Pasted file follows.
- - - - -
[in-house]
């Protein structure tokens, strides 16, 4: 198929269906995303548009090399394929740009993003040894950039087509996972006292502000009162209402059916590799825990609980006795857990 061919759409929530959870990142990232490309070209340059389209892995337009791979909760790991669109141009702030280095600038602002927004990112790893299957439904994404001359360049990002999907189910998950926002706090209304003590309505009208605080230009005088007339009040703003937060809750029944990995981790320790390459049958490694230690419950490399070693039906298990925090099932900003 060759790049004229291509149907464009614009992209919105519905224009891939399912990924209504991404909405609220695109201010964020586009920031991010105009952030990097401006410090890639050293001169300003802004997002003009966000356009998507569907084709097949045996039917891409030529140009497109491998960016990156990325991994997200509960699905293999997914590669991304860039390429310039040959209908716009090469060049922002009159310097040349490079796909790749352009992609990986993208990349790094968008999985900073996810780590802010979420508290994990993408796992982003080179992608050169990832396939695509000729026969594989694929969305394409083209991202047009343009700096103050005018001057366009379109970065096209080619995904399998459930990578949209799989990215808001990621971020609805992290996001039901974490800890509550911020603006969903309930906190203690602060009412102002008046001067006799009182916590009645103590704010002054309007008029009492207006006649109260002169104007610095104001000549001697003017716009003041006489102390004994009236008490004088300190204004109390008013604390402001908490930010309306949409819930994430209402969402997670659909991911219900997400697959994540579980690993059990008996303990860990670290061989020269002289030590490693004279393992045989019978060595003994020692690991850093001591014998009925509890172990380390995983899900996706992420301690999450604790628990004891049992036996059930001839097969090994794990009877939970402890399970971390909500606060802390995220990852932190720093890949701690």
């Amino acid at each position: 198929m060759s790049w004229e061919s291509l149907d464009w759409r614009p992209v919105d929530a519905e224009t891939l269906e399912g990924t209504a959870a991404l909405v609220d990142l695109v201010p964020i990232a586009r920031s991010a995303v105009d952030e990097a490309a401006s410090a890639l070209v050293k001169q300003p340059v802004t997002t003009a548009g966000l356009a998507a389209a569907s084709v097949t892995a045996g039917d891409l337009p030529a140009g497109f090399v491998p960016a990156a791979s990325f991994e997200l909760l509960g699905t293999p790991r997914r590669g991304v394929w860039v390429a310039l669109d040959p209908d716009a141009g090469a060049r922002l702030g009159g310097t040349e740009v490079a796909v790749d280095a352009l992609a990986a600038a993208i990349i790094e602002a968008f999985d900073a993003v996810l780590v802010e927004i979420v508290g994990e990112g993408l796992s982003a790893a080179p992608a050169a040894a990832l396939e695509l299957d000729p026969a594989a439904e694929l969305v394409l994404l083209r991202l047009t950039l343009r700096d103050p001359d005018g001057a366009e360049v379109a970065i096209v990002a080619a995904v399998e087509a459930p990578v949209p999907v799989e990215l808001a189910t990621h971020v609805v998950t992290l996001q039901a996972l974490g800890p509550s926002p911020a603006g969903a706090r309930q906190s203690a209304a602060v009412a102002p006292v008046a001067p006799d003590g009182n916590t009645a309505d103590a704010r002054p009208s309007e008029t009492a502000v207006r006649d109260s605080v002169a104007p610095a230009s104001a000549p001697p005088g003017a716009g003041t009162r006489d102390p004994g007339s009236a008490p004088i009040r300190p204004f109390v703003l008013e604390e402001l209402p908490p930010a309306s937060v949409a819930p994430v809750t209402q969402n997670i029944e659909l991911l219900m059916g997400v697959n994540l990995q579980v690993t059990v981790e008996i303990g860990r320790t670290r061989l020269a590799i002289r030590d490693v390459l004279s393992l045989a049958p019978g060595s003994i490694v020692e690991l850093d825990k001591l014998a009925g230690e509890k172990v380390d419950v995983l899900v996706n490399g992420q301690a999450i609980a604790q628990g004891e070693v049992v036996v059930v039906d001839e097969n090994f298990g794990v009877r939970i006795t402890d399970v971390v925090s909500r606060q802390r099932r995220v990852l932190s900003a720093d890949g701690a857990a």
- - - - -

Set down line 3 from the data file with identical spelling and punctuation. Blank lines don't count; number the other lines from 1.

């Amino acid at each position: 198929m060759s790049w004229e061919s291509l149907d464009w759409r614009p992209v919105d929530a519905e224009t891939l269906e399912g990924t209504a959870a991404l909405v609220d990142l695109v201010p964020i990232a586009r920031s991010a995303v105009d952030e990097a490309a401006s410090a890639l070209v050293k001169q300003p340059v802004t997002t003009a548009g966000l356009a998507a389209a569907s084709v097949t892995a045996g039917d891409l337009p030529a140009g497109f090399v491998p960016a990156a791979s990325f991994e997200l909760l509960g699905t293999p790991r997914r590669g991304v394929w860039v390429a310039l669109d040959p209908d716009a141009g090469a060049r922002l702030g009159g310097t040349e740009v490079a796909v790749d280095a352009l992609a990986a600038a993208i990349i790094e602002a968008f999985d900073a993003v996810l780590v802010e927004i979420v508290g994990e990112g993408l796992s982003a790893a080179p992608a050169a040894a990832l396939e695509l299957d000729p026969a594989a439904e694929l969305v394409l994404l083209r991202l047009t950039l343009r700096d103050p001359d005018g001057a366009e360049v379109a970065i096209v990002a080619a995904v399998e087509a459930p990578v949209p999907v799989e990215l808001a189910t990621h971020v609805v998950t992290l996001q039901a996972l974490g800890p509550s926002p911020a603006g969903a706090r309930q906190s203690a209304a602060v009412a102002p006292v008046a001067p006799d003590g009182n916590t009645a309505d103590a704010r002054p009208s309007e008029t009492a502000v207006r006649d109260s605080v002169a104007p610095a230009s104001a000549p001697p005088g003017a716009g003041t009162r006489d102390p004994g007339s009236a008490p004088i009040r300190p204004f109390v703003l008013e604390e402001l209402p908490p930010a309306s937060v949409a819930p994430v809750t209402q969402n997670i029944e659909l991911l219900m059916g997400v697959n994540l990995q579980v690993t059990v981790e008996i303990g860990r320790t670290r061989l020269a590799i002289r030590d490693v390459l004279s393992l045989a049958p019978g060595s003994i490694v020692e690991l850093d825990k001591l014998a009925g230690e509890k172990v380390d419950v995983l899900v996706n490399g992420q301690a999450i609980a604790q628990g004891e070693v049992v036996v059930v039906d001839e097969n090994f298990g794990v009877r939970i006795t402890d399970v971390v925090s909500r606060q802390r099932r995220v990852l932190s900003a720093d890949g701690a857990a």